New production pairs drones with young dancers
The latest piece by Brussels choreographer Ugo Dehaes unites seven heavy-duty drones with seven urban dancers
The story of how Ugo Dehaes came to include drones in his new dance production starts a couple of years ago, when the Brussels-based choreographer joined De Jonge Academie. Launched at the behest of the Royal Flemish Academy of Belgium for Sciences and the Arts, this association brings together local young scientists and artists.
True to its mission, De Jonge Academie connected Dehaes to researchers affiliated with the University of Leuven and the nanotech research centre imec, which were both conducting experiments with drones and GPS signals.
“They were looking for a project to implement their knowhow indoors, and my choreography RATS turned out to be the ideal vehicle,” says Dehaes, 40, a former student of Brussels dance school P.A.R.T.S who began his career dancing for Meg Stuart.
The six Parrot drones used on stage are strong, not too expensive at approximately €250 each and outfitted with a custom software platform. Still, Dehaes says it was a major challenge to connect the story he wanted to tell with existing drone technologies and the computer programme developed by the Leuven researchers.
Urban meets contemporary
During rehearsals and performances, barcode-like markers that line the floor of the stage keep the drones under control by way of an internal camera and GPS system. “The drones receive commands ordering them in which direction to fly from the central computer 24 times a second,” Dehaes explains. “The one drone I operate myself dances a more intimate duet with a contemporary dancer.”
In the new production, which tours across Flanders until the end of April with a second leg in the autumn, the threatening drones serve as a contemporary metaphor. Loosely based on the story of the Pied Piper of Hamelin, the drones double as the simultaneously fascinating and irritating rats, the seven dancers as the kids, and Brussels-based dancer Jenna Jalonen as the rat-catcher, who tries to get the other performers interested in contemporary dance.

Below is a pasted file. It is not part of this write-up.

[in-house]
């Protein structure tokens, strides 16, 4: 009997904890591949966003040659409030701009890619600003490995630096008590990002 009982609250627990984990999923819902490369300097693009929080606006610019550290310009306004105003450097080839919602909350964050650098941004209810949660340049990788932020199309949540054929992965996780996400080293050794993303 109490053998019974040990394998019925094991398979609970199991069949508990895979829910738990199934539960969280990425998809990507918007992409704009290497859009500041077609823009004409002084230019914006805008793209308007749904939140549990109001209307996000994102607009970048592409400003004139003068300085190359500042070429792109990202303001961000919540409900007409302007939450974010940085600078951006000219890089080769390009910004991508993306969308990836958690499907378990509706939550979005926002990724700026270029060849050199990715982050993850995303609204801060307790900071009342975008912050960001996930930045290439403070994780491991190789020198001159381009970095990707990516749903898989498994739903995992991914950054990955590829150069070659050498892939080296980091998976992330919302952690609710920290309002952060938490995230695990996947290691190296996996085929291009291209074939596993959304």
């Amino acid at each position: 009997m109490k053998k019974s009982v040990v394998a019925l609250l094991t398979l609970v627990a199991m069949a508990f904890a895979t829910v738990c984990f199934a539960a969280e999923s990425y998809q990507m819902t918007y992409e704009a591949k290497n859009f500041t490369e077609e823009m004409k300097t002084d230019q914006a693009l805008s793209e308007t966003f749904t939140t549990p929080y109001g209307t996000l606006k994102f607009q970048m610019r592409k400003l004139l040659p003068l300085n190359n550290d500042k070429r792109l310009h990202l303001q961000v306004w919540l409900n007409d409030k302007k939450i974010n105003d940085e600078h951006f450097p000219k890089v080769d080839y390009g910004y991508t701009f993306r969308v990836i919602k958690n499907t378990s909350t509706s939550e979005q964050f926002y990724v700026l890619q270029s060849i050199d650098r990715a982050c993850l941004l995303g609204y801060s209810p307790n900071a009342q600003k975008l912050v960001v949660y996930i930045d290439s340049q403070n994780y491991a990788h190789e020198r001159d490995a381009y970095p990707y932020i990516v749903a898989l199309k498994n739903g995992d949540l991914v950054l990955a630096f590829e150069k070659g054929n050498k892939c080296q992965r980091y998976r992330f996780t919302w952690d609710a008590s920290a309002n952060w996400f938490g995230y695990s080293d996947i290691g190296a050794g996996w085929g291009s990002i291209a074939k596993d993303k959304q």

Only rarely will a drone still fly against a wall or into another drone, but the system makes sure they can’t fly into the audience
“I didn’t know all that much about urban dance, but I liked the explosiveness of urban battles,” explains Dehaes. “These short choreographies lack structure and tend to have a strong narrative; it’s all about imitating and showing off.”
To find his dancers, Dehaes turned to fABULEUS, the Leuven-based theatre and dance company. It organised workshops in local dance classes and sport halls, followed by a boot camp and auditions.
The seven dancers chosen vary in age from 11 to 16 and hail from different parts of the country. On stage, they dance not to the chart-topping R&B tunes of Drake, Rihanna and the like, but also contemporary instrumental music composed by Adrian Newgent.
Eventually the dancers started to like Newgent’s composition, Dehaes says, just as they did the contemporary dance routines, which gradually blended in with their urban moves.
Naturally, rehearsals were beset with unexpected, drone-related obstacles: interfering wi-fi signals, worn-out markers and the heavy wind produced by the drones. “Only a few days before opening night did it all work out,” says Dehaes. “Only rarely will a drone still fly against a wall or into another drone, but the system makes sure a drone cannot fly into the audience.”
At first, the choreographies of the drones and the dancers were rehearsed separately. When they finally met on stage, the curiosity of the teenagers had reached a fever pitch.
Still, real interaction is limited since Dehaes wrote distinctive choreographies for the drones and the dancers. Only the adult in the group, Jalonen, gets up close to the drones.
“There’s a huge mutual trust,” says the choreographer about his bond with the Finnish contemporary dancer, with whom he also collaborated in his 2013 production Grafted. “When I command a drone to fly by closely, I know she will move out of the way when necessary.”
Until 29 April, across Flanders, with second leg in autumn
© Fabuleus/ Clara Hermans